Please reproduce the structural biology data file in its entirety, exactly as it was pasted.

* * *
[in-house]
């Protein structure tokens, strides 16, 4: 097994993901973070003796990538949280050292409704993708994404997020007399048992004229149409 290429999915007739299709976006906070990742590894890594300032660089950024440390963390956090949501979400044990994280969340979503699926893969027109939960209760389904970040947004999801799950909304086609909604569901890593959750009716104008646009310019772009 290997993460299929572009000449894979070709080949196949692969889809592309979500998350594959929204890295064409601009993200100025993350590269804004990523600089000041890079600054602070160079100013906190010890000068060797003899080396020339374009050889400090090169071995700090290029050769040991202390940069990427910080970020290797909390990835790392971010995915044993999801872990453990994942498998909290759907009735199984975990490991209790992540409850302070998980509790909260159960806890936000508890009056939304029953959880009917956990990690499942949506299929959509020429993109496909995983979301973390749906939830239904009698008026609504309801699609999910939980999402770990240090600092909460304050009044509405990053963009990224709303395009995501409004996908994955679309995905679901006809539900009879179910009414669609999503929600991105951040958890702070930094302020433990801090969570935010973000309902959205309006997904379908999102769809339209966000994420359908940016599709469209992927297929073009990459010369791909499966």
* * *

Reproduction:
[in-house]
């Protein structure tokens, strides 16, 4: 097994993901973070003796990538949280050292409704993708994404997020007399048992004229149409 290429999915007739299709976006906070990742590894890594300032660089950024440390963390956090949501979400044990994280969340979503699926893969027109939960209760389904970040947004999801799950909304086609909604569901890593959750009716104008646009310019772009 290997993460299929572009000449894979070709080949196949692969889809592309979500998350594959929204890295064409601009993200100025993350590269804004990523600089000041890079600054602070160079100013906190010890000068060797003899080396020339374009050889400090090169071995700090290029050769040991202390940069990427910080970020290797909390990835790392971010995915044993999801872990453990994942498998909290759907009735199984975990490991209790992540409850302070998980509790909260159960806890936000508890009056939304029953959880009917956990990690499942949506299929959509020429993109496909995983979301973390749906939830239904009698008026609504309801699609999910939980999402770990240090600092909460304050009044509405990053963009990224709303395009995501409004996908994955679309995905679901006809539900009879179910009414669609999503929600991105951040958890702070930094302020433990801090969570935010973000309902959205309006997904379908999102769809339209966000994420359908940016599709469209992927297929073009990459010369791909499966």